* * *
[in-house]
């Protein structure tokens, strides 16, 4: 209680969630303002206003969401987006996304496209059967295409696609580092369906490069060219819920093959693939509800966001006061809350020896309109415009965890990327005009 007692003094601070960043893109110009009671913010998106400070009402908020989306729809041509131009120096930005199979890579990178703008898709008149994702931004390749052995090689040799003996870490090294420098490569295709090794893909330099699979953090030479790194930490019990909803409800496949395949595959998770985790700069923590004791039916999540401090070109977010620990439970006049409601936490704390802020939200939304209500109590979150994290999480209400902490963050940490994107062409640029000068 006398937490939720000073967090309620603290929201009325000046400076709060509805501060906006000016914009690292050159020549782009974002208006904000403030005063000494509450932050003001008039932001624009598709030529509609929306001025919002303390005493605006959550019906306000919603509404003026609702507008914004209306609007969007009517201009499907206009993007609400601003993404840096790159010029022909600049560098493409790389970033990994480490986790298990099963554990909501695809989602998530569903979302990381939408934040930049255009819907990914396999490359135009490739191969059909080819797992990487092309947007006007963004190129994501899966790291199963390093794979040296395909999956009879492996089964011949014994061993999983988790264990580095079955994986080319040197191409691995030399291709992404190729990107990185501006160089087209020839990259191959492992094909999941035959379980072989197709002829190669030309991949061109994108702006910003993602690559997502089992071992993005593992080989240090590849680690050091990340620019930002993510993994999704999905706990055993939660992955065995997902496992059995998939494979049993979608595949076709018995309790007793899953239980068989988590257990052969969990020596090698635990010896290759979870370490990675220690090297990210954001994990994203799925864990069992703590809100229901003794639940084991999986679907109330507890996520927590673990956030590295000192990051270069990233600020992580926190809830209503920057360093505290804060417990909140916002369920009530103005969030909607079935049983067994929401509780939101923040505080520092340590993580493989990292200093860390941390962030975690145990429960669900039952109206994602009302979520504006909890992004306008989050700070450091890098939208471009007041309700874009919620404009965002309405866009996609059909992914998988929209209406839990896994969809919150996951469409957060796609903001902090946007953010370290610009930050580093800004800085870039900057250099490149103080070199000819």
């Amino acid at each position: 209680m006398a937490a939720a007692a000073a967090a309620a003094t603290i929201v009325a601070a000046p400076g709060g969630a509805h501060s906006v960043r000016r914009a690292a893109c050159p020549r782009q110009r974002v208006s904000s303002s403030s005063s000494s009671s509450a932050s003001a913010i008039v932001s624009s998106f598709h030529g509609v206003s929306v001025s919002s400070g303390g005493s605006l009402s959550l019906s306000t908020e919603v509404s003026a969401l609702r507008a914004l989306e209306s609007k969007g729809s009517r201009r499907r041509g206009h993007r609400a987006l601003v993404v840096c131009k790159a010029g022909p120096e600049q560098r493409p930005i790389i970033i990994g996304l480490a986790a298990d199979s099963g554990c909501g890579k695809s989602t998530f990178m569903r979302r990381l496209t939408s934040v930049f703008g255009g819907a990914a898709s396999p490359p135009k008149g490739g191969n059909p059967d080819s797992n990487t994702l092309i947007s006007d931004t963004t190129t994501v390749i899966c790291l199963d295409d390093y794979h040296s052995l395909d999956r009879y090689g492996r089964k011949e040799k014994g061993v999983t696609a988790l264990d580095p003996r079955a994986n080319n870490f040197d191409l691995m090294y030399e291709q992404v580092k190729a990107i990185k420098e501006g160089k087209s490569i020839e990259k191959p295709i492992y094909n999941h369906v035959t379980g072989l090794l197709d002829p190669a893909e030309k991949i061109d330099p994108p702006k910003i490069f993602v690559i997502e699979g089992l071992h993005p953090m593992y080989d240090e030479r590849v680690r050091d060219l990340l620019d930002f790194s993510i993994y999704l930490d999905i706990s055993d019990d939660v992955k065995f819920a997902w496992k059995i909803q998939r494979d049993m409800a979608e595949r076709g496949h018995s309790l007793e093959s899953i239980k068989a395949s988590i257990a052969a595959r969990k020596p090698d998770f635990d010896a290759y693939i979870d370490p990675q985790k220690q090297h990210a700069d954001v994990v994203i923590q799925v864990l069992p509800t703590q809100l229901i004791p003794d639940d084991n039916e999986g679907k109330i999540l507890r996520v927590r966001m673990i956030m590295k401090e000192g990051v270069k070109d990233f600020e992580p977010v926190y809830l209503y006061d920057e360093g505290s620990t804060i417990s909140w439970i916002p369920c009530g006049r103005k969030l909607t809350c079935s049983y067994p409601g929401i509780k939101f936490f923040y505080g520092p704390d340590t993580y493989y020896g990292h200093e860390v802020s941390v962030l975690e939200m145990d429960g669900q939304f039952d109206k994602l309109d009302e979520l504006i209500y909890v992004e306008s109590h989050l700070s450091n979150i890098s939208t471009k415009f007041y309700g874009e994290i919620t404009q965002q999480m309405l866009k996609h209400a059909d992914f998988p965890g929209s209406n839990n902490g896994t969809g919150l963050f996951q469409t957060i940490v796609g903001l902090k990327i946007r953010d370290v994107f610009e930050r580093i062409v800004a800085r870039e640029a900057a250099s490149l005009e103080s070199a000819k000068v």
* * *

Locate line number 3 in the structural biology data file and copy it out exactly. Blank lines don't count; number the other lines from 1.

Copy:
């Amino acid at each position: 209680m006398a937490a939720a007692a000073a967090a309620a003094t603290i929201v009325a601070a000046p400076g709060g969630a509805h501060s906006v960043r000016r914009a690292a893109c050159p020549r782009q110009r974002v208006s904000s303002s403030s005063s000494s009671s509450a932050s003001a913010i008039v932001s624009s998106f598709h030529g509609v206003s929306v001025s919002s400070g303390g005493s605006l009402s959550l019906s306000t908020e919603v509404s003026a969401l609702r507008a914004l989306e209306s609007k969007g729809s009517r201009r499907r041509g206009h993007r609400a987006l601003v993404v840096c131009k790159a010029g022909p120096e600049q560098r493409p930005i790389i970033i990994g996304l480490a986790a298990d199979s099963g554990c909501g890579k695809s989602t998530f990178m569903r979302r990381l496209t939408s934040v930049f703008g255009g819907a990914a898709s396999p490359p135009k008149g490739g191969n059909p059967d080819s797992n990487t994702l092309i947007s006007d931004t963004t190129t994501v390749i899966c790291l199963d295409d390093y794979h040296s052995l395909d999956r009879y090689g492996r089964k011949e040799k014994g061993v999983t696609a988790l264990d580095p003996r079955a994986n080319n870490f040197d191409l691995m090294y030399e291709q992404v580092k190729a990107i990185k420098e501006g160089k087209s490569i020839e990259k191959p295709i492992y094909n999941h369906v035959t379980g072989l090794l197709d002829p190669a893909e030309k991949i061109d330099p994108p702006k910003i490069f993602v690559i997502e699979g089992l071992h993005p953090m593992y080989d240090e030479r590849v680690r050091d060219l990340l620019d930002f790194s993510i993994y999704l930490d999905i706990s055993d019990d939660v992955k065995f819920a997902w496992k059995i909803q998939r494979d049993m409800a979608e595949r076709g496949h018995s309790l007793e093959s899953i239980k068989a395949s988590i257990a052969a595959r969990k020596p090698d998770f635990d010896a290759y693939i979870d370490p990675q985790k220690q090297h990210a700069d954001v994990v994203i923590q799925v864990l069992p509800t703590q809100l229901i004791p003794d639940d084991n039916e999986g679907k109330i999540l507890r996520v927590r966001m673990i956030m590295k401090e000192g990051v270069k070109d990233f600020e992580p977010v926190y809830l209503y006061d920057e360093g505290s620990t804060i417990s909140w439970i916002p369920c009530g006049r103005k969030l909607t809350c079935s049983y067994p409601g929401i509780k939101f936490f923040y505080g520092p704390d340590t993580y493989y020896g990292h200093e860390v802020s941390v962030l975690e939200m145990d429960g669900q939304f039952d109206k994602l309109d009302e979520l504006i209500y909890v992004e306008s109590h989050l700070s450091n979150i890098s939208t471009k415009f007041y309700g874009e994290i919620t404009q965002q999480m309405l866009k996609h209400a059909d992914f998988p965890g929209s209406n839990n902490g896994t969809g919150l963050f996951q469409t957060i940490v796609g903001l902090k990327i946007r953010d370290v994107f610009e930050r580093i062409v800004a800085r870039e640029a900057a250099s490149l005009e103080s070199a000819k000068v």